The double-paned window is cold to the touch and the back of my hand leaves behind a smudge of condensation when I pull it away from the glass. I watch the moisture fade, evaporating into the relatively warmer air of my hotel room, as finally, I begin to feel the stress of the last few hours of flying lift from my shoulders. I spin the padded office chair I’m sitting in around to face the room, and then stand up and roll my shoulders several times. The spot that has been bothering me behind my right shoulder blade pops, the noise jarringly loud in the empty space, and I grunt with satisfaction.
The room is surprisingly large for hotel rooms in Asia, although upon further contemplation, my experience is rather limited, beyond my stays in Japan. The design is decidedly modern, with dark accents setting off the typical whites and beiges of hotel rooms everywhere. The bed looks suitably fluffy, and the chair, which I’ve already adjusted to my liking while looking out the window, is both functional and comfortable. There are still areas to explore—namely the bathroom and the closet that hopefully will have an iron in it—but for now I pronounce myself satisfied with my home for the next 23 hours.
And satisfied I’d better be. Due to the current state of the COVID pandemic, Korean authorities have requested that all flight crews overnighting in the country remain confined to their hotels. This is slightly better than being confined to the hotel room—something friends of mine operating cargo flights to various other countries have been recently faced with—but still frustrating. An entirely new (to me) country is just outside the door, and I can’t even set foot into it.
I turn off the room lights using a touch screen display on the bedside table, and in the sudden darkness shuffle my way back to the window, managing to avoid tripping over the multiple obstacles scattered in my path. The chair is where I just left it, and as my eyes adjust to the dim glow of city lights casting illumination through the window, I pull it up to the floor to ceiling wall of glass and sit back down.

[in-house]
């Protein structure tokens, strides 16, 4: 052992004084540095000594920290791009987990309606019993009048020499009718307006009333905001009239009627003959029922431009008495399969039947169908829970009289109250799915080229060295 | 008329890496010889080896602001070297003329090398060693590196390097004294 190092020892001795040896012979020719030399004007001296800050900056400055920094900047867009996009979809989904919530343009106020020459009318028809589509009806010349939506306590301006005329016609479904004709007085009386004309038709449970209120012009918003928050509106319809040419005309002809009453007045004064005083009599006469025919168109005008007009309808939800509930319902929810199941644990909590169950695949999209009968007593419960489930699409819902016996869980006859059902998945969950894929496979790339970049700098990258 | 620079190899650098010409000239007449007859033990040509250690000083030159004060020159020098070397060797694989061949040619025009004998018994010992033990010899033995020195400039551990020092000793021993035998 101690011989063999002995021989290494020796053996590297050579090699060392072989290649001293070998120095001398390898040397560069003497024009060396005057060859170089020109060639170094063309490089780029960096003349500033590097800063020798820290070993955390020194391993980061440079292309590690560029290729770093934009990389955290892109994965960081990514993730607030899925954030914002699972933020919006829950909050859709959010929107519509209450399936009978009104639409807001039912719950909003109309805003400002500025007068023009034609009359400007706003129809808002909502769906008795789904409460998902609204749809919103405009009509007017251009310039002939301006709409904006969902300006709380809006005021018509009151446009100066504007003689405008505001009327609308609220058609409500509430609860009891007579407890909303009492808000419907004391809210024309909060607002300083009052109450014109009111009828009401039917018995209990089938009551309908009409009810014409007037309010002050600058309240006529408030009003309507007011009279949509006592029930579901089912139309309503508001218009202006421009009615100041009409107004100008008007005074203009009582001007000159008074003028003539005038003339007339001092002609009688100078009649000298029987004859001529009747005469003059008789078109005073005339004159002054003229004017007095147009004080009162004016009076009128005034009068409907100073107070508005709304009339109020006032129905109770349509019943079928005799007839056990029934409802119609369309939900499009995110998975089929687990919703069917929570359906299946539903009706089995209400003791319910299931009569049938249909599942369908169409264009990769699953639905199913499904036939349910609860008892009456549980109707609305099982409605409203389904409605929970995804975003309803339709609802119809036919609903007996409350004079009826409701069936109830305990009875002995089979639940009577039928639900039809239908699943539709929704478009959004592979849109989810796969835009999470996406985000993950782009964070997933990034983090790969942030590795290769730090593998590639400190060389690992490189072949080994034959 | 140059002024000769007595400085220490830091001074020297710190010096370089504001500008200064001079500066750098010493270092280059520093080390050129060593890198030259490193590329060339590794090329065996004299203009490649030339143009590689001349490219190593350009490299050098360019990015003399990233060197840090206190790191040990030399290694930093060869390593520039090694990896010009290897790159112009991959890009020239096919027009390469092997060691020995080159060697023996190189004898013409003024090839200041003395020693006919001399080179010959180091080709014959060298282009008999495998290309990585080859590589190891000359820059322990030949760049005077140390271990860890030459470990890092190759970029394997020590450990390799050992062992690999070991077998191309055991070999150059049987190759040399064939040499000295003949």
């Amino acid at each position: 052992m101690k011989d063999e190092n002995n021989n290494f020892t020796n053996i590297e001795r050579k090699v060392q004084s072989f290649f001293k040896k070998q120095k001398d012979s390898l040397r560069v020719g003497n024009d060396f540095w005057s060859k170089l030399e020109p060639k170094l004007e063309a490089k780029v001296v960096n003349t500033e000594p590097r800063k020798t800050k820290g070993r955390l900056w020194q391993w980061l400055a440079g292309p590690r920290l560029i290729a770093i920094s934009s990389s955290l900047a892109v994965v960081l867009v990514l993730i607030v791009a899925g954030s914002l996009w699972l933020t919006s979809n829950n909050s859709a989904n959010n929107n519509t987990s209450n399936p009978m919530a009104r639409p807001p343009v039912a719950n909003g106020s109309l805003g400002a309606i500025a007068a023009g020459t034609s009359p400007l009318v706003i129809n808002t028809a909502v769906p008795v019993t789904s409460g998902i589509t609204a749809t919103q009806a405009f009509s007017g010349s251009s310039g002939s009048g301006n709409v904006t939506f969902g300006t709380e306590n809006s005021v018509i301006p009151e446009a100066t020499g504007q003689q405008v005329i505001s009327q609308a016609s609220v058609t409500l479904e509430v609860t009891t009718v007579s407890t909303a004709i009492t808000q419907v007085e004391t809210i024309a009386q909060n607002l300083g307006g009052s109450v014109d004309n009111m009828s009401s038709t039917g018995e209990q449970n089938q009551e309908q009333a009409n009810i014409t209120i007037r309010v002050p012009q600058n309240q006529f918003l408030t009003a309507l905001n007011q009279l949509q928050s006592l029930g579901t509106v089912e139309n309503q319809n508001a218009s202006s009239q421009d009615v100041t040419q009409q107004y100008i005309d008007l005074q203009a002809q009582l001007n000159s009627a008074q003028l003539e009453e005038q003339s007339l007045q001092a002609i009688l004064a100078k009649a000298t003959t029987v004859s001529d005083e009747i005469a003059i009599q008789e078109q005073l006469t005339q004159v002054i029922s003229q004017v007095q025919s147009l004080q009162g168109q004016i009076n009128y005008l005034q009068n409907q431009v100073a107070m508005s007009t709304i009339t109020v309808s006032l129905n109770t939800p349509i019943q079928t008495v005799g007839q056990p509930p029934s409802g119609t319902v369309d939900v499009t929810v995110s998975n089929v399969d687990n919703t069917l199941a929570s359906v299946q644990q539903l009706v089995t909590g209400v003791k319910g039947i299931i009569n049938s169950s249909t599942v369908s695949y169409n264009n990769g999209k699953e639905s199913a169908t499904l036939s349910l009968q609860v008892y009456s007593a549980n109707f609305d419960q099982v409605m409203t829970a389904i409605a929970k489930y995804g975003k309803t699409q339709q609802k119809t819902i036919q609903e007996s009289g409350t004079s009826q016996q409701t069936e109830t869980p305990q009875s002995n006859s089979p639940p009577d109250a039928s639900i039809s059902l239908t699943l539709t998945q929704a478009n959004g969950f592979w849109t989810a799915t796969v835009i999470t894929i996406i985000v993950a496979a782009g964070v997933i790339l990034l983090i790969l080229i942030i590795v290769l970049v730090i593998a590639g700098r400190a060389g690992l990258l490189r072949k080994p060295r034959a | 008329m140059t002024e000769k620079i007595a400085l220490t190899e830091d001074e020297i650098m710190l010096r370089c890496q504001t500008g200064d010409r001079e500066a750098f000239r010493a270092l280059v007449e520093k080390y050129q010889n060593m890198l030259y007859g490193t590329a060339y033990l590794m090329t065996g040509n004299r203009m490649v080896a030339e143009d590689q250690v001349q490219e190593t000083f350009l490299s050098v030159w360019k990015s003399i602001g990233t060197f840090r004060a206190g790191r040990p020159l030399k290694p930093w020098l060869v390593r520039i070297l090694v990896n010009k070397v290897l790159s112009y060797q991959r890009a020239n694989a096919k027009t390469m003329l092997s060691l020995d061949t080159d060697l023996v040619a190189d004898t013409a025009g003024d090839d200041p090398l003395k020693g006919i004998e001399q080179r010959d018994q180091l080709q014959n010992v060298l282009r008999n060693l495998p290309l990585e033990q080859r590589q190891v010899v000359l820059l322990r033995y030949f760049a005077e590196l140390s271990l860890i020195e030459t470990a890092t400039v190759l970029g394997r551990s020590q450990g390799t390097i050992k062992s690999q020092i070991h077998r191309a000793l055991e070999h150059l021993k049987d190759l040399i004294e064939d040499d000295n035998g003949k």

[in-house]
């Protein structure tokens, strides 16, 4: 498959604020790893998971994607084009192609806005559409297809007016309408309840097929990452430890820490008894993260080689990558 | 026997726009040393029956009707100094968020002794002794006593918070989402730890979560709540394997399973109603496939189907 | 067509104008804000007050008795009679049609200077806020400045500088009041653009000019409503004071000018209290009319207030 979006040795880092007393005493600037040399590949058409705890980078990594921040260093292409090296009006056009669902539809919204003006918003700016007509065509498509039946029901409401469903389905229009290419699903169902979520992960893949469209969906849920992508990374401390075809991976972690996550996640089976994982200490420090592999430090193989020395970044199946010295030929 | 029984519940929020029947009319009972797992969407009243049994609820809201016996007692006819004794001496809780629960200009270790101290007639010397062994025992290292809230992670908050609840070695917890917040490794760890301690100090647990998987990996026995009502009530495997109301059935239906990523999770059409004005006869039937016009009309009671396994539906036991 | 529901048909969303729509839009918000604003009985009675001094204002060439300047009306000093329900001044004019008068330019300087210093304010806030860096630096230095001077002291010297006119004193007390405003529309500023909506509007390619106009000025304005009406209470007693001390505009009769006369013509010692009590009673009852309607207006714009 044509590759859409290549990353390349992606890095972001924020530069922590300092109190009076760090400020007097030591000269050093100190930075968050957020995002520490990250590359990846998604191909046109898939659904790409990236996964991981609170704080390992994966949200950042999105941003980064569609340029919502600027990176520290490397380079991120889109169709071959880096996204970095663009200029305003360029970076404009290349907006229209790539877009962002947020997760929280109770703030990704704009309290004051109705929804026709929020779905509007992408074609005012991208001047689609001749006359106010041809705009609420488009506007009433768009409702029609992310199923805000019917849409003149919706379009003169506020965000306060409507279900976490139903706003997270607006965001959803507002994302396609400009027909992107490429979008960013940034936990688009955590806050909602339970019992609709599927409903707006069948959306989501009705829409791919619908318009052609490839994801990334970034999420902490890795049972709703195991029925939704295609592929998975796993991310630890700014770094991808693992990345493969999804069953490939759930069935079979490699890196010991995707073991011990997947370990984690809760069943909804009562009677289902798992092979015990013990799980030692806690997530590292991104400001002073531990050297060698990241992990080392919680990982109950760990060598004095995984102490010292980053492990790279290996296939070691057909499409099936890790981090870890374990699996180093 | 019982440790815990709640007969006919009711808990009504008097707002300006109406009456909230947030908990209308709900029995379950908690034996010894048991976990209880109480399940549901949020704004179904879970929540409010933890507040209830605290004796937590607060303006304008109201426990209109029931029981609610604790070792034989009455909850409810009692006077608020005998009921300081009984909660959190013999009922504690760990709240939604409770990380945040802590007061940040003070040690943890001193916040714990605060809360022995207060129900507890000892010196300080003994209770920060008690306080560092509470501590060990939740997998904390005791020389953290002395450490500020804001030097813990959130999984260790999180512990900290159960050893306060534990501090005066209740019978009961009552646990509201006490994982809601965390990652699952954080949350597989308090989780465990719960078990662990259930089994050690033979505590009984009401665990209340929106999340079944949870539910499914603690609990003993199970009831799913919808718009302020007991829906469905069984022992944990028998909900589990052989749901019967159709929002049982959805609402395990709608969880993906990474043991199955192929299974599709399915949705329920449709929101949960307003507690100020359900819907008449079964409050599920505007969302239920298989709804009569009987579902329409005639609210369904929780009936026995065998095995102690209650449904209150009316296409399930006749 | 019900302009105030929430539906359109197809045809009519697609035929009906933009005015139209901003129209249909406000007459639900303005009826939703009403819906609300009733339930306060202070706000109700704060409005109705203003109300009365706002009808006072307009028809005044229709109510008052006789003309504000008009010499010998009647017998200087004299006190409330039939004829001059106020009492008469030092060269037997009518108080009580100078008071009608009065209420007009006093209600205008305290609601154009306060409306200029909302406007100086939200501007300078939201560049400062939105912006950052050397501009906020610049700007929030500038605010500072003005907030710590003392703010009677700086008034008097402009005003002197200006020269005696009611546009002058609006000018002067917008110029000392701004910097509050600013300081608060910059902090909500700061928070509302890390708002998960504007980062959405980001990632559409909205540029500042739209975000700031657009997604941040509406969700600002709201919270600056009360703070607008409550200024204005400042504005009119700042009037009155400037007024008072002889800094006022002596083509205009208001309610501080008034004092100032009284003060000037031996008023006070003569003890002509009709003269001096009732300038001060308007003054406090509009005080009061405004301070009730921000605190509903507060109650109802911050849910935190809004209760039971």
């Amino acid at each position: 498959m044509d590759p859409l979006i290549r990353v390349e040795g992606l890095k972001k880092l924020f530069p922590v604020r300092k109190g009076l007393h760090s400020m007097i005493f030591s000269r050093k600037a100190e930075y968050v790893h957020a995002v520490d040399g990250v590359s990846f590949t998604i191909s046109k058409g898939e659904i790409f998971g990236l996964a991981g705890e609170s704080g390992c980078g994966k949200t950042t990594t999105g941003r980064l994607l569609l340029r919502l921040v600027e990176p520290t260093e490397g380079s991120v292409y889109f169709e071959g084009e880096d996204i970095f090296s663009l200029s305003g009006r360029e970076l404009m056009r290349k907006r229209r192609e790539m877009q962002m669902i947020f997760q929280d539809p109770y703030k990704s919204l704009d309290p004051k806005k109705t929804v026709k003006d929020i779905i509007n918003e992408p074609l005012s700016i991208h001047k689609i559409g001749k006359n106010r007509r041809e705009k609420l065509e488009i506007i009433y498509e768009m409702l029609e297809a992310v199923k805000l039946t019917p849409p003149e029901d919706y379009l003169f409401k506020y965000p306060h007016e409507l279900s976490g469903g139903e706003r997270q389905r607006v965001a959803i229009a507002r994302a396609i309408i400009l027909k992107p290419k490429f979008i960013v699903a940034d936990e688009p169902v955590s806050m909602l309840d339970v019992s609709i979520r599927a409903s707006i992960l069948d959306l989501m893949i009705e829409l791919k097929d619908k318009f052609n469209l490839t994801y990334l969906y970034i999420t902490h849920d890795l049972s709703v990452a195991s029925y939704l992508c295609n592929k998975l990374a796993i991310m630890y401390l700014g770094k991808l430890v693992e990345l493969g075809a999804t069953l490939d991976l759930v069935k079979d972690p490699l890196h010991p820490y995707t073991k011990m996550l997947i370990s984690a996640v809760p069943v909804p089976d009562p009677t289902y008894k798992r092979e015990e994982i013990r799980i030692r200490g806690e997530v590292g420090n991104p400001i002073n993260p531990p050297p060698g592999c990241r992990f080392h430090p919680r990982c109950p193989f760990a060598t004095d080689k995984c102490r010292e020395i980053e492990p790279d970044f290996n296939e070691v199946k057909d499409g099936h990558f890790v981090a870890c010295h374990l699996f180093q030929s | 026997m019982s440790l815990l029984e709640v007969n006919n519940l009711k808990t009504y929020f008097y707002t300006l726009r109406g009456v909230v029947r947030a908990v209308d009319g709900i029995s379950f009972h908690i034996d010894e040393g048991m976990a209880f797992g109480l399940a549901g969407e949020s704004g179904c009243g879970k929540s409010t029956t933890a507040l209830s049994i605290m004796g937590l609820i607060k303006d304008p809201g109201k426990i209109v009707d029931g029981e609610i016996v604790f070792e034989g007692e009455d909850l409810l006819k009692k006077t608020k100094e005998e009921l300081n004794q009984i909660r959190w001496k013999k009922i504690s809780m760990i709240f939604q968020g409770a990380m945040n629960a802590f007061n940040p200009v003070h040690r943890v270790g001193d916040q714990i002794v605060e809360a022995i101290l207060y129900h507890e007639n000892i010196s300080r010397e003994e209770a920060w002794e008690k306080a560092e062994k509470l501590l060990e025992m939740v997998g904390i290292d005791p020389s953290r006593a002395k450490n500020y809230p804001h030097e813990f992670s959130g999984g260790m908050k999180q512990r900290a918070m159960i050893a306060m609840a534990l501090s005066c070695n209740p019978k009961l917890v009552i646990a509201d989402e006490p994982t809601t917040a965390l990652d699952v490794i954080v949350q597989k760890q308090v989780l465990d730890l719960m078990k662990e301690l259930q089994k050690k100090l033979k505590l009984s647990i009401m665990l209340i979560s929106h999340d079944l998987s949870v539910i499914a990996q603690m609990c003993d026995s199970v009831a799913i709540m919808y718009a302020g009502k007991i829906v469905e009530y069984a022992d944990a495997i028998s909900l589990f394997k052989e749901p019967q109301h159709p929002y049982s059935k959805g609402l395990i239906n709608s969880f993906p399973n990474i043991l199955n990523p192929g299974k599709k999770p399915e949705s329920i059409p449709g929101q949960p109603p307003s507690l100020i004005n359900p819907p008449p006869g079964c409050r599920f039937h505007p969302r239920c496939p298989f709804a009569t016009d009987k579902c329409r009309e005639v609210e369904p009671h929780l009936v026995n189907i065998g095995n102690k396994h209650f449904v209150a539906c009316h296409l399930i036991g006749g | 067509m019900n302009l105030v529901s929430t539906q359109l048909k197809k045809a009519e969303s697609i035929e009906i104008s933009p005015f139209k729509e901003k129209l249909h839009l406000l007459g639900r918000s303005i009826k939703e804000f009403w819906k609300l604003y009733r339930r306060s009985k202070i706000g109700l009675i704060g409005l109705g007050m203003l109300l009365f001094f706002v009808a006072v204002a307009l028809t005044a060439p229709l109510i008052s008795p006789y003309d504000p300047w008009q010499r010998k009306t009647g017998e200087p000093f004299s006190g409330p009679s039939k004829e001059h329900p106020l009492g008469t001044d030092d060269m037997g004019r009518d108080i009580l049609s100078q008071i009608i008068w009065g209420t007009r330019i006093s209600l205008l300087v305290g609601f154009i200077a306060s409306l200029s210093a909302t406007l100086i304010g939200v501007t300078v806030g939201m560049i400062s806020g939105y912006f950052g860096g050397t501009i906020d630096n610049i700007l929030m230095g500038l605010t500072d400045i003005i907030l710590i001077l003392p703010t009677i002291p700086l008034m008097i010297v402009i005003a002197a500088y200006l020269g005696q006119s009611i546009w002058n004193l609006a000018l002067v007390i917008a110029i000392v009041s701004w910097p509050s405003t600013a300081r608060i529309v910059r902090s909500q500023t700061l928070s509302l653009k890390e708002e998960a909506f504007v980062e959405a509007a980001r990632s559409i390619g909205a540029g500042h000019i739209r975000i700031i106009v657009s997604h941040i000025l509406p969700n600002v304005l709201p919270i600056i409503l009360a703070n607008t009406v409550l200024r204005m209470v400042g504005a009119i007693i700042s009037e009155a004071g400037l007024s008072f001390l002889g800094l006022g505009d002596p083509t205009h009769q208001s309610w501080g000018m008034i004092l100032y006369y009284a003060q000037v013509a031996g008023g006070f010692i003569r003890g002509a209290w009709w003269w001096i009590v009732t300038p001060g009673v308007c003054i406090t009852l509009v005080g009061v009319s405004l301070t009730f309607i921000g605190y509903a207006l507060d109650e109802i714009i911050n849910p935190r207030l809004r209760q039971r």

I lean forward and press my forehead against the cold pane, staring hard. Outside the window, refracted slightly by the imperfections in the glass, the urban street stretches away into the night. This isn’t the road we arrived on, as my room faces a different direction, but in my mind, I retrace our journey to the hotel, starting back at the plane, through the terminal—empty except for our crew and the few passengers we brought in—past a Tyvek-suited and masked temperature checker, and out through immigration and customs.
The arrivals lobby of the terminal, normally a mass of welcoming humanity, was quiet, with just a few people waiting patiently on the other side of a metal barricade who in a strange process would point to and “claim” their arriving family members as they appeared. Seeing that, another Tyvek-suited official would cull the correct passengers from the herd milling around inside the barricaded area and direct them through a gate where the family member was waiting to escort them directly to a 14-day quarantine. With nobody waiting for us, and an exemption in hand, we passed through the gate, and then by another Tyvek-suited team who pointed us towards our waiting bus transport to the hotel.
My room faces east and inland, in the opposite direction as the sea and airport. In 10 hours’ time the sun will be breaking the horizon directly in my line of sight but for now, the sky is black. Nineteen stories below me on the street, a few cars pass by, their headlights and taillights leaving trails in the darkness. Despite the still early hour of the night, there is nobody walking around and all the shops that I can see lining the street look closed. Not for the first time, the sheer magnitude of the pandemic hits me. I lean back slightly from the window and exhale. The window fogs from my breath and the outside world fades away.